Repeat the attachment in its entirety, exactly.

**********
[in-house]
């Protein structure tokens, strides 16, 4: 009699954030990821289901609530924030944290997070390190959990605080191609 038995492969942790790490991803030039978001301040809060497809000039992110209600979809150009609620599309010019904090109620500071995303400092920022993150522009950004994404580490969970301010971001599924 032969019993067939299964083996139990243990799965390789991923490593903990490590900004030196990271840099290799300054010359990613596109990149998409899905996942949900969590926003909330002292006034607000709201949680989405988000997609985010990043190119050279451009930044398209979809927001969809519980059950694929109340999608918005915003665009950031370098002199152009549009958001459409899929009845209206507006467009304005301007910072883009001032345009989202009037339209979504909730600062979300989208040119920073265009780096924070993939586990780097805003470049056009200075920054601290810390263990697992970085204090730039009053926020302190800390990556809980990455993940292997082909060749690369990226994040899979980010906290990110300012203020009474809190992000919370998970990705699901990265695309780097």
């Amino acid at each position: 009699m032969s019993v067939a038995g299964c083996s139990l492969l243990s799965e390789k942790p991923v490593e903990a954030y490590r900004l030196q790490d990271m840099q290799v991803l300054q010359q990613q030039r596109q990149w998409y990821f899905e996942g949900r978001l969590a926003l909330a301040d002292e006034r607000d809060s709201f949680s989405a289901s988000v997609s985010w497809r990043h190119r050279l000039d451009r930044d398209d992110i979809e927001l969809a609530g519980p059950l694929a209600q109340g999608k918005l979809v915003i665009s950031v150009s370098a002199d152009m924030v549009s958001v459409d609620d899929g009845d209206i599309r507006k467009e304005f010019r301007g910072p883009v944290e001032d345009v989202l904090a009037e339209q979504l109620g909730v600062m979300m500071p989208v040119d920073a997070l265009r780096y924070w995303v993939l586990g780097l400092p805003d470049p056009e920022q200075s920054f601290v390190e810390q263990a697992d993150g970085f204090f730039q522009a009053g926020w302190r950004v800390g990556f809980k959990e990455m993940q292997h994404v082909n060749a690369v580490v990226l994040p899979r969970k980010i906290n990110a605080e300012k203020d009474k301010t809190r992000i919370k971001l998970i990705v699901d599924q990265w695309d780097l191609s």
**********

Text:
[in-house]
């Protein structure tokens, strides 16, 4: 009699954030990821289901609530924030944290997070390190959990605080191609 038995492969942790790490991803030039978001301040809060497809000039992110209600979809150009609620599309010019904090109620500071995303400092920022993150522009950004994404580490969970301010971001599924 032969019993067939299964083996139990243990799965390789991923490593903990490590900004030196990271840099290799300054010359990613596109990149998409899905996942949900969590926003909330002292006034607000709201949680989405988000997609985010990043190119050279451009930044398209979809927001969809519980059950694929109340999608918005915003665009950031370098002199152009549009958001459409899929009845209206507006467009304005301007910072883009001032345009989202009037339209979504909730600062979300989208040119920073265009780096924070993939586990780097805003470049056009200075920054601290810390263990697992970085204090730039009053926020302190800390990556809980990455993940292997082909060749690369990226994040899979980010906290990110300012203020009474809190992000919370998970990705699901990265695309780097």
């Amino acid at each position: 009699m032969s019993v067939a038995g299964c083996s139990l492969l243990s799965e390789k942790p991923v490593e903990a954030y490590r900004l030196q790490d990271m840099q290799v991803l300054q010359q990613q030039r596109q990149w998409y990821f899905e996942g949900r978001l969590a926003l909330a301040d002292e006034r607000d809060s709201f949680s989405a289901s988000v997609s985010w497809r990043h190119r050279l000039d451009r930044d398209d992110i979809e927001l969809a609530g519980p059950l694929a209600q109340g999608k918005l979809v915003i665009s950031v150009s370098a002199d152009m924030v549009s958001v459409d609620d899929g009845d209206i599309r507006k467009e304005f010019r301007g910072p883009v944290e001032d345009v989202l904090a009037e339209q979504l109620g909730v600062m979300m500071p989208v040119d920073a997070l265009r780096y924070w995303v993939l586990g780097l400092p805003d470049p056009e920022q200075s920054f601290v390190e810390q263990a697992d993150g970085f204090f730039q522009a009053g926020w302190r950004v800390g990556f809980k959990e990455m993940q292997h994404v082909n060749a690369v580490v990226l994040p899979r969970k980010i906290n990110a605080e300012k203020d009474k301010t809190r992000i919370k971001l998970i990705v699901d599924q990265w695309d780097l191609s």